Analyzing the Leaves and Missing the Forest

I’m acquainted with some very smart people, and as a general rule I like to hang out with very smart people. For one thing, the conversational levels are usually higher. And, while nearly everyone has something  to teach, in general you’re more likely to learn useful things from people who are smarter than you are. One thing you eventually learn, as the Zen masters have known for centuries, is that intellect and analysis, wonderful tools that they are, sometimes just get in the way. You can wind up focusing your energy on understanding a description of a thing, rather than the thing itself. Naturally, the Zen masters’ “thing” was  satori . Here I’m talking about story, with the following example:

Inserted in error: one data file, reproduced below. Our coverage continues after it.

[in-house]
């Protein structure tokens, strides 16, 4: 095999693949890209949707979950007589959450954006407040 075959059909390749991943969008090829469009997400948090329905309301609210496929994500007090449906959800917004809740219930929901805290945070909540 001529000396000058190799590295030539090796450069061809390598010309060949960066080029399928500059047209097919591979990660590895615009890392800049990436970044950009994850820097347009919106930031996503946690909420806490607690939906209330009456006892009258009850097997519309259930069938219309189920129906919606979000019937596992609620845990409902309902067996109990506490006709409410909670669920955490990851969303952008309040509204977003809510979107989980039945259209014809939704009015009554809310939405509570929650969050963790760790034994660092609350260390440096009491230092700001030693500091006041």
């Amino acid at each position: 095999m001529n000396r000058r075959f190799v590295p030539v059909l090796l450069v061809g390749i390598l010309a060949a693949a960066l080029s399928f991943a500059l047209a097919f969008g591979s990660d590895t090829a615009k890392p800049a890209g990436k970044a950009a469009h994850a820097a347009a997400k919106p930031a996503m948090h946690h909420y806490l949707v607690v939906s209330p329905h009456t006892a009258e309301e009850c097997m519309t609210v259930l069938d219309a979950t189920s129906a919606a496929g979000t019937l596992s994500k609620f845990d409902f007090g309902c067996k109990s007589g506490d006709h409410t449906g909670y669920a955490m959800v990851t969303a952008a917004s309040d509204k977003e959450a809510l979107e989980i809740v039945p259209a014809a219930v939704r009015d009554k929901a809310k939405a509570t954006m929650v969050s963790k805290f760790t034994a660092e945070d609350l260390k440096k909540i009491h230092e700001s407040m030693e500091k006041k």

There’s a writer I admire. Call her Writer A. Sexes changed or not for demonstration purposes. There are several writers I admire, and what I’m saying here could apply to almost any of them. Anyway, I like this person’s work. Not in the “I wish I’d written that” vein, since if I were writing like this person I wouldn’t be writing like me, but in the “it’s always interesting to see the world through her eyes for a while” vein.

There’s another writer I admire a little less, call him Writer B. Continue reading